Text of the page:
Once again, having re-watched the race, read the articles and spent a day squealling at the top of my lungs, I’ve got my five Twin Checkered Flags and Spin moments. Let’s get to it!
Twin Checkered Flags
1: Don’t Let a Frenchman Start From the Back.
Another race, another Frenchman penalized and starting dead last (more on that in Spin). This time, in the yellow so bright you can see it from a mile away Menards car, Simon Pagenaud carved his way through the pack, jumping up six places at the start and later averaging an overtake every two laps, finishing a respectful fifth.
Meanwhile fellow Frenchman and St Pete winner, Sebastien Bourdais, decided that the best way to go through the parade lap was to hit the wall and limp into the pits for a new rear wing. Despite Dale Coyne saying on NBCSN’s coverage that the goal was just to get decent points, Bourdais managed, with a little help from Andretti Autosport dropping like flies, to finish second on the podium. Combined with his win this has had the result of setting him up as the early front runner.
2: Little Teams Getting It Done
Usually when you look at teams outside the big ones, it’s accepted that the stars have to align just right for them to get a podium, never mind a win. While it could be argued that the stars did so for Bourdais in St. Pete, in Long Beach James Hinchcliffe was up front all race. He overtook and pulled away from Scott Dixon as the Kiwi decided that he’d already used too much fuel after only a handful of laps of dicing with Ryan Hunter-Reay and Alex Rossi.
Sticking to the two stop plan, he kept his nose clean and remained calm as Andretti Autosport cars dropped like flies and brought out safety cars, dashing off into the distance as Bourdais found himself defending against Josef Newgarden and Dixon (and had to get round a trio of back marker later) to claim the win. So that’s two races down and neither has been won by one of the big three (though two of the three have been on the podium), not only that but we have Bourdais leading the championship with Hinchcliffe second and rookie sensation and Bourdais’ teammate Ed Jones swimming along in seventh.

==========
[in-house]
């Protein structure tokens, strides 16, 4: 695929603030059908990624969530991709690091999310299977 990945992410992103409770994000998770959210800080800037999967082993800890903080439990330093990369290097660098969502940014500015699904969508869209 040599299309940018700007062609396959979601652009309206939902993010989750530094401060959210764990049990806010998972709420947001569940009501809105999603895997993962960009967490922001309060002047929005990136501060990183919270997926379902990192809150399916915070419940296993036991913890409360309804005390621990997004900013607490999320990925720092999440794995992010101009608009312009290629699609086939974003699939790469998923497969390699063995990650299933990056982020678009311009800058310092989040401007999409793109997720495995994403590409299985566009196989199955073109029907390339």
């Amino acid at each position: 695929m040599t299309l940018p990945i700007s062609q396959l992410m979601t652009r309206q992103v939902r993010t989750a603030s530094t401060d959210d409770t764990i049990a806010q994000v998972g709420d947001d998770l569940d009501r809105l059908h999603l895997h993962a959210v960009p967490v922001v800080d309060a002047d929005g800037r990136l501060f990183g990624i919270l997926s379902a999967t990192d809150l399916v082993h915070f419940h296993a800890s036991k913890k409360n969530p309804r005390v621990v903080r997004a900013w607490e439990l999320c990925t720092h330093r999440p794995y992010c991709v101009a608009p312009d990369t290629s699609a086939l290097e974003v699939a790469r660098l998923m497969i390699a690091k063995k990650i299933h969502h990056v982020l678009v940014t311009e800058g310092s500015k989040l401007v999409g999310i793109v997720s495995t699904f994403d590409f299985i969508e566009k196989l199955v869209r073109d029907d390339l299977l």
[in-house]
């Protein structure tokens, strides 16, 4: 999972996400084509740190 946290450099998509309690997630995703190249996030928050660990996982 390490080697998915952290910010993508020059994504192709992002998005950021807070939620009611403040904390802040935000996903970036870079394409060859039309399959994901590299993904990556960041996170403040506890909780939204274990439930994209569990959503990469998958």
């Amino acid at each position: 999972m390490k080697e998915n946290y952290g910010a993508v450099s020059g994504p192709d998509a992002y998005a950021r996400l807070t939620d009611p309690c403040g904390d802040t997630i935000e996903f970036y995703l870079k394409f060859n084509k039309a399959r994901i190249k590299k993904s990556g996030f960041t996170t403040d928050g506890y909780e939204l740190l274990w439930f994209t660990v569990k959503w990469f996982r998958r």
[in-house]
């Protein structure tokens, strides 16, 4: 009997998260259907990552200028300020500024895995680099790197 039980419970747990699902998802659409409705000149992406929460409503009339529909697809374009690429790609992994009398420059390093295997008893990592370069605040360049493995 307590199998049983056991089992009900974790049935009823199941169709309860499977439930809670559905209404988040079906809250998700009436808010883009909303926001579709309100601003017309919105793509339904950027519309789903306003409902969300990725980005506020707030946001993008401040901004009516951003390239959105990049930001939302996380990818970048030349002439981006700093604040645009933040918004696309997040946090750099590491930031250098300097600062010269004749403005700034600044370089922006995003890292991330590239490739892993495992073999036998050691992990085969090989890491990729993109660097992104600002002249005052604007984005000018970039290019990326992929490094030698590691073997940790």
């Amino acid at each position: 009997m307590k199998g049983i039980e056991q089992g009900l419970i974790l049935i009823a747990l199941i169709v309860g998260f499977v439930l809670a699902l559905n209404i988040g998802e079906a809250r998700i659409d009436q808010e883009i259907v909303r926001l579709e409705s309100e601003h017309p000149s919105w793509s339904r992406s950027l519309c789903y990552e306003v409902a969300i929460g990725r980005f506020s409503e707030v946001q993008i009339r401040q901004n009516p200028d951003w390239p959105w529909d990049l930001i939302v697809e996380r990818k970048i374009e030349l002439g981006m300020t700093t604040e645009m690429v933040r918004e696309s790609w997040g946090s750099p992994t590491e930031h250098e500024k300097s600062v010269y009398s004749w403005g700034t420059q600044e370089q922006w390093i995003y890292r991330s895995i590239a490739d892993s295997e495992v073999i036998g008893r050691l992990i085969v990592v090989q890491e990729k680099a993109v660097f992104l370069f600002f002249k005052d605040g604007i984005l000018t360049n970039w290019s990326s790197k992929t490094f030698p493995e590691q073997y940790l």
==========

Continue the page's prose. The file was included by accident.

Do I expect at least one of the big three to make a strong run for the championship by the end of the season? Of course I do. Can I also expect the little teams to give them just as much of a run for their money? Yes, and I love it.
3: Indy 500 Playlist Filling Up.
At just under fifty days until the 101th running of the Indy 500, we got two more announcements last week, and both were fantastic. The first is IndyLights winner, IMS Radio pit lane reporter and rock climbing monkey Zach Veach with AJ Foyt Enterprises, cementing the team’s position as the youngest driver combo in the paddock (with an average age of 24).
The other is two time Indy Lights runner up Jack Harvey with Andretti Autosport. Both drivers deserve a decent shot at IndyCar and, honestly, what better place to prove yourself than the biggest race in the world?
Then Monday gave us Gabby Chaves at Harding Racing.
And then, well, Wednesday happened….
4: Emma Is Taking None of Your Shit, IndyCar.
The wives and girlfriends (and husbands and boyfriends) of the IndyCar drivers are certainly a lot more visible compared to what I was used to seeing when I started watching, as someone coming from F1. From Ashley Judd forever in gorgeous floral dresses, giant floppy hat and sunglasses to Liz Power’s brutal murdering of plastic bottles out of sheer nerves (and being forgotten in Will’s championship speech) to the uncomfortable moments when Robin Miller seems to constantly leer at them during his grid run.
Then there’s Emma Davies-Dixon. She has a Twitter account and she is not afraid to use it to defend her man. Trapped on my side of the pond for this race, Emma was active on Twitter and it was more evident by the end of the race where a full course caution lasted longer than she felt it should have lasted, retweeting those that agreed with her and even giving the IndyCar Twitter account a disapproving huff of a response.
Sadly they’ve been deleted now but, as always, a sight to see.
5: Drinking Games
Two races in and I think we’ve got the start of a drinking bingo card with Pinball Kimball, Tony Kanaan and Mikhail Aleshin being almost magnetically drawn together, Frenchmen starting at the back and working to the front and possible hints of Andretti unwittingly getting some of the Honda engines that I’m sure should be over in F1 at McLaren. For the race itself, your liver was in danger if you were to take a shot every time the race was compared to Monaco in anyway or referred to as the series’ second jewel after Indianapolis.